Aerospace & Defense Update
This past week, Boeing announced that it will not raise commercial aircraft list prices for the first time in seven years. The Company typically raises prices annually (2.9% and 3.1% in 2015 and 2014, respectively) to account for increases in cost of materials, services, and labor. The last two times Boeing did not raise its prices were following the 2009 financial crisis and following the 9/11 attacks in 2001. This year, the Brexit vote, a commodities market crash in Latin America, and fluctuating oils prices all are major factors for the recent sharp decline in aircraft demand. The Company’s commercial aircraft list prices range from $81 million for its smallest narrow-body aircraft to $400 million for its largest twin-engine jetliner. Though it is normal course for airlines to negotiate steep discounts from list prices, Boeing’s move to continue to quote the same prices are largely symbolic and indicative of the slowdown in the overall market. However, decreased demand will have less meaningful effect on Boeing’s short-term financial results as it boasts an impressive ~$470 billion worth, or seven to eight years, of production backlog.
The Chinese government has established a new state-owned aircraft engine maker as an attempt to have a major presence in the global aircraft market. The creation of Aero Engine Corp. of China (“AECC”) is seen as a strategic move to boost China’s national prestige and military prowess. Announced in March, AECC is the result of AVIC Aviation Engine Corp., AVIC Aero-Engine Controls Co., and Sichuan Chengfa Aero-Science & Technology Co. merging to become a single entity. The new company currently has approximately 96,000 employees and 7.5 billion in capital. In the past, Chinese engineers have struggled to produce reliable turbofan engines for commercial use and China now hopes to create a homegrown self-sufficient aerospace sector to replace foreign manufacturers currently used for most of its military jets. In addition to aerospace, China is also revamping its state-owned manufacturing sectors in robotics and nuclear power.
Government Technology Solutions Update
A set of new Federal Aviation Administration (“FAA”) rules allowing small unmanned aircraft (“drones”) to operate without waivers came into effect on Monday. The FAA expects up to 600,000 commercial drones to be operating in the U.S. by year-end. The new rules still prohibit flying drones over 400 feet, at night, over crowds of people, or beyond the pilot’s line of sight without a waiver. According to Transportation Secretary Anthony Foxx, the integration of drones in the U.S. Economy can add an additional $82 billion to GDP and support 100,000 jobs within 10 years. Drones have practical use outside the commercial or consumer markets. The Department of the Interior awarded a contract to 3DR to supply 40 small drones in order to conduct a variety of tasks, such as wildlife and vegetation surveys or search and rescue. Drones can also be used to monitor the conditions around construction or infrastructure projects in a more cost-effective manner.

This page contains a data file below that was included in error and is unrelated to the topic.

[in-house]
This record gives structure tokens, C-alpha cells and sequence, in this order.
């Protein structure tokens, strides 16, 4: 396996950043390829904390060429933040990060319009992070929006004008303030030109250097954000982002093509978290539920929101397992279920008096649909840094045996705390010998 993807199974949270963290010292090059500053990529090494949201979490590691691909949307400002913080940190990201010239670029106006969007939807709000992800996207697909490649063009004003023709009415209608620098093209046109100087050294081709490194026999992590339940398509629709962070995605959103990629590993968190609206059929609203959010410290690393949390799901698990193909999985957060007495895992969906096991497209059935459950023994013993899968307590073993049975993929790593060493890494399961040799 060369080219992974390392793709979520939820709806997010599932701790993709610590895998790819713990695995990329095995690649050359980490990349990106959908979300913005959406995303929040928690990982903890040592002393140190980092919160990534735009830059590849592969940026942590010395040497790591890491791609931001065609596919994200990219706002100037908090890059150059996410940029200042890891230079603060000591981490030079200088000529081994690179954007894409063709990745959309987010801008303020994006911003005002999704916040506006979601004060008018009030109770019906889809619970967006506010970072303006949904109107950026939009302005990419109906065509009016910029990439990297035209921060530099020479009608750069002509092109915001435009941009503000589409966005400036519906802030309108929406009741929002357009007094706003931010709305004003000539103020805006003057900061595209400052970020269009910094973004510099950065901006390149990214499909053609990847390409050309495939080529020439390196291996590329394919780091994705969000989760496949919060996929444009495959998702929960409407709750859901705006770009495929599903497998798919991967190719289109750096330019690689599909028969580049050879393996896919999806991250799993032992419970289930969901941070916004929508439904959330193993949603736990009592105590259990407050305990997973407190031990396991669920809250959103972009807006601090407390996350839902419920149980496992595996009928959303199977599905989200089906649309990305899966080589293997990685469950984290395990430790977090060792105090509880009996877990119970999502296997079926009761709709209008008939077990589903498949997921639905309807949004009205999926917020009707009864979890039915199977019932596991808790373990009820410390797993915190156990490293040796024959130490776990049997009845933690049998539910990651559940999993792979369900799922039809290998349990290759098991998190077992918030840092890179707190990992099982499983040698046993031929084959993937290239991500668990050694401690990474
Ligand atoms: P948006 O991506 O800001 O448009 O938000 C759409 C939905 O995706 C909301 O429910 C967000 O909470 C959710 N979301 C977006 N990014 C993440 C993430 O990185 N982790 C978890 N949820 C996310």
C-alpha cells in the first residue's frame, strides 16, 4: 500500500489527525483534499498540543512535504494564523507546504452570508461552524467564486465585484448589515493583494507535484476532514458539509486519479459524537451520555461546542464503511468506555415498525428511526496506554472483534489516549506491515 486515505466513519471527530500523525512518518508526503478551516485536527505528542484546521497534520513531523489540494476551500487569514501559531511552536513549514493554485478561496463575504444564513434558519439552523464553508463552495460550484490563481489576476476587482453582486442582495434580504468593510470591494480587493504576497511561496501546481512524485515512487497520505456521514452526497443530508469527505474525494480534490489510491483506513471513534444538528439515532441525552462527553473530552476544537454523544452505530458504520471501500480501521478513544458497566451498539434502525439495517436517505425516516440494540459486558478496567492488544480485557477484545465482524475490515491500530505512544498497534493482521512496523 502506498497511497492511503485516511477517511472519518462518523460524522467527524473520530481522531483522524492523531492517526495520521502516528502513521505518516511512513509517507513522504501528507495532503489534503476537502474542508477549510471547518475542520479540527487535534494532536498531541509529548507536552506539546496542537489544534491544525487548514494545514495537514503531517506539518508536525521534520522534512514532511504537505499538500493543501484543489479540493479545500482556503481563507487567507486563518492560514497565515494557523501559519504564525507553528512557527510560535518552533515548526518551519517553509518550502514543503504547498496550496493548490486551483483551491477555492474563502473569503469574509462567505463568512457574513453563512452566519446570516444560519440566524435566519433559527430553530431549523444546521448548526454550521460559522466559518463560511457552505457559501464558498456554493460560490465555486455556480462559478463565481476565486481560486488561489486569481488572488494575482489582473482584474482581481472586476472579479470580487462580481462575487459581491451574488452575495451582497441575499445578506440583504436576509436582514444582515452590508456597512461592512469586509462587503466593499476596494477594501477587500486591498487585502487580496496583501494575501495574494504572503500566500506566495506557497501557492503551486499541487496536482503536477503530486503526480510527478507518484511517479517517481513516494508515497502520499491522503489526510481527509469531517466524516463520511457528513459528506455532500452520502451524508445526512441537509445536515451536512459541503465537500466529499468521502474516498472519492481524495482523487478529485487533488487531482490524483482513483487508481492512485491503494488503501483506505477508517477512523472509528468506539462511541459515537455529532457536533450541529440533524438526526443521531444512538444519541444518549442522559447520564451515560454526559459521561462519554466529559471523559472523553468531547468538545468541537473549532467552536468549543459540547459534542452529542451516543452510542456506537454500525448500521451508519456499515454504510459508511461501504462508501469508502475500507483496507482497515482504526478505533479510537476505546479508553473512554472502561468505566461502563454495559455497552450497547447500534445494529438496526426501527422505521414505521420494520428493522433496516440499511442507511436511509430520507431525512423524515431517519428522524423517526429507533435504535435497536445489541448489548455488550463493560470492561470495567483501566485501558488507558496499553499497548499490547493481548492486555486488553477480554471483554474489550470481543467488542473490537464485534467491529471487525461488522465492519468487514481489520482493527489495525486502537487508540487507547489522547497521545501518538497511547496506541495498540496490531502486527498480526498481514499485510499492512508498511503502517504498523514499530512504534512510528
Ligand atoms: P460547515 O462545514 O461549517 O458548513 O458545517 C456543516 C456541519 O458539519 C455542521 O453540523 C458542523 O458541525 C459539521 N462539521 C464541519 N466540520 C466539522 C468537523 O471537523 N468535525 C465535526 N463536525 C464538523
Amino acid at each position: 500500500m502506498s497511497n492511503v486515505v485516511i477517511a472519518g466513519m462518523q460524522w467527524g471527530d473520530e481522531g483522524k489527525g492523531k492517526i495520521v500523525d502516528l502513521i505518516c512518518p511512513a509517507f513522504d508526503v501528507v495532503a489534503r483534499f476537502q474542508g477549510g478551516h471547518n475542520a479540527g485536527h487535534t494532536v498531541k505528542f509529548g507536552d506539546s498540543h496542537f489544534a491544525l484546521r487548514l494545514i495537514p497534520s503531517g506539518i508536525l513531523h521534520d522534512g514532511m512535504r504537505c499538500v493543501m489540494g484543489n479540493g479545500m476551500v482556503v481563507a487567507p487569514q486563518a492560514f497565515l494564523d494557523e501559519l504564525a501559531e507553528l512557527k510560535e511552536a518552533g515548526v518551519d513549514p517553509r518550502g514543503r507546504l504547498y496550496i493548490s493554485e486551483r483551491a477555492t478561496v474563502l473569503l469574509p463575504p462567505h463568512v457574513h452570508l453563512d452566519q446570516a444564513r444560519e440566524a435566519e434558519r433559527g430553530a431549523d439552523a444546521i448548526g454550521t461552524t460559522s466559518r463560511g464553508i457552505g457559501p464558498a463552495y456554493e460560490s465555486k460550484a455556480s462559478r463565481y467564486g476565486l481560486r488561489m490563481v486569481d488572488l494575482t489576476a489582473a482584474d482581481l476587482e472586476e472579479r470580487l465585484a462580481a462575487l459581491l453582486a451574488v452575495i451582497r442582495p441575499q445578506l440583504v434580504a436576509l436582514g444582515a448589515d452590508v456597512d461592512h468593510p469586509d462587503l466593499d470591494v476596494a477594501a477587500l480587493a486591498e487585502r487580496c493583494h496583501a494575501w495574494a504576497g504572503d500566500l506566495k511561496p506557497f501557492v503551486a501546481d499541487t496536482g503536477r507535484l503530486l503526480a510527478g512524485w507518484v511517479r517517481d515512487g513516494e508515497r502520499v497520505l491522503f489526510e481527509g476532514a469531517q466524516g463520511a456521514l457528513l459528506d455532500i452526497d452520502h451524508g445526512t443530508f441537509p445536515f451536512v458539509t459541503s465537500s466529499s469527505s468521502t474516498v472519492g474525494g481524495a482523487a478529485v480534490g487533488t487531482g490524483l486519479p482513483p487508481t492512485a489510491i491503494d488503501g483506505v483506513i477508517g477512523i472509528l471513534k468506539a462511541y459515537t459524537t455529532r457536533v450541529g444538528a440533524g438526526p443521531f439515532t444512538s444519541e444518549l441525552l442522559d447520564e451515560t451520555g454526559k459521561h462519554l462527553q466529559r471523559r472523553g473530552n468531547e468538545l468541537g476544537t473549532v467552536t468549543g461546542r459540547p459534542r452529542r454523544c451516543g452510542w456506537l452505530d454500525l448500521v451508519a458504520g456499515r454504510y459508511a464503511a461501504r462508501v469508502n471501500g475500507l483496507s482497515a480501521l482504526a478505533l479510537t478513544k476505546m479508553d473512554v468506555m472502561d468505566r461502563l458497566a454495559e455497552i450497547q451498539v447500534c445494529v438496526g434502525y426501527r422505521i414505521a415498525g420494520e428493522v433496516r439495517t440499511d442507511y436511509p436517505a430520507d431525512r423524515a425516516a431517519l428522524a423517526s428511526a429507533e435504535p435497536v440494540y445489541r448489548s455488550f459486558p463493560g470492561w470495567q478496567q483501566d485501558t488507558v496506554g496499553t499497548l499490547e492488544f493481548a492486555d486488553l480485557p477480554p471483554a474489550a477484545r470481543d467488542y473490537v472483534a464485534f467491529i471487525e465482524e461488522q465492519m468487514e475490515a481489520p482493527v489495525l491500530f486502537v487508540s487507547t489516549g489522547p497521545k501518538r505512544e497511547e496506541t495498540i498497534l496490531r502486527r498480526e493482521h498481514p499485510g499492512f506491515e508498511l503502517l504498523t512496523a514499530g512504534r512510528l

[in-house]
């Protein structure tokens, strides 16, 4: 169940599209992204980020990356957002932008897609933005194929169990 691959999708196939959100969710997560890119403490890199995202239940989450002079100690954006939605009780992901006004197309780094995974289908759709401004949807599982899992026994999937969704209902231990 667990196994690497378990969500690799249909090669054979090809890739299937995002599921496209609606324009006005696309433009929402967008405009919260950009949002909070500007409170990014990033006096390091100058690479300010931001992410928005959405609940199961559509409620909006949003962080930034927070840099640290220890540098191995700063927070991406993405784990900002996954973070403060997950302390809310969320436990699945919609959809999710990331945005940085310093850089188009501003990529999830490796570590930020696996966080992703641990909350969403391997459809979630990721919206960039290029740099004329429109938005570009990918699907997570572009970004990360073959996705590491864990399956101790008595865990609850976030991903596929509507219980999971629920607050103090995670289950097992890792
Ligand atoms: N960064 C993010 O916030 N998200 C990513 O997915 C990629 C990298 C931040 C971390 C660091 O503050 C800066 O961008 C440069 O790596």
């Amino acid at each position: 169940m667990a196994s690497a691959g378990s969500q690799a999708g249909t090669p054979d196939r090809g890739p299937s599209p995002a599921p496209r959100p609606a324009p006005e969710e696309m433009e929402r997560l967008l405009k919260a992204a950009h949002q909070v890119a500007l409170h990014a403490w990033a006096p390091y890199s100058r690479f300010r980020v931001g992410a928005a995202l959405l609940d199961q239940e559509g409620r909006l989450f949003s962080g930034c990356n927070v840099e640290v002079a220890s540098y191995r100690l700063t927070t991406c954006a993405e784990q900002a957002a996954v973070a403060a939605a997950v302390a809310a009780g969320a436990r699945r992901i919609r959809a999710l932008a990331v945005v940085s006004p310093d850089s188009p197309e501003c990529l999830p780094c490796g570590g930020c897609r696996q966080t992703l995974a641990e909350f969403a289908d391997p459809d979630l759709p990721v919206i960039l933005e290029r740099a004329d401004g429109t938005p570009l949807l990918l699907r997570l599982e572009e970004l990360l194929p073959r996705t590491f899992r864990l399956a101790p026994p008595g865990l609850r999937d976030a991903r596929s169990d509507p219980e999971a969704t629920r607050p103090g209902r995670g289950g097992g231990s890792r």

The Federal government has been taking several steps recently to bolster the nation’s cyber capabilities. On Thursday, the Department of Homeland Security (“DHS”) issued a Request for Information (“RFI”), asking for expert input on measures necessary to operate a cybersecurity laboratory, which it has named the Cyber Experimentation for the Future (“CEF”). DHS officials want the CEF to be able to have a variety of complex capabilities, such as: models which work in real and simulated environments, the ability to operate 24/7, and outreach to researchers outside of the Federal government. The DHS plans to use the proposed facility for “modeling human behavior in cyberspace, more open standard interfaces, and new tools for experimentation management.” On the Defense side of the government, the US Army launched the Rapid Capabilities Office (“RCO”) on Wednesday. The RCO will be tasked with quickly and efficiently developing or procuring cyber and electronic warfare solutions as fast as possible once a need is recognized, and that it will “help the U.S. Army keep up with other technological improvements now benefitting adversarial armed forces.”
B/E Aerospace (Up 4.0%) – Shares were up this week after B/E Aerospace was awarded a contract worth as much as $450 million to outfit the new Boeing 777 with first-class suites
AECOM (Down 3.9%) – Shares were down this week after a law firm announced that a class action lawsuit was filed against AECOM concerning possible violations of federal securities laws
Logistics Management Institute, Inc. (“LMI”) has acquired FourWinds Limited Company, a provider of performance management, business analytics, and strategy communications services to intelligence and national security agencies. Terms of the deal were not disclosed.
SOCOMORE S.A. has agreed to acquire LORD Corporation’s Aeroglaze and Chemglaze product lines, providers of absorptive polyurethane coatings designed for applications on substrates used in aerospace and other markets. Terms of the deal were not disclosed.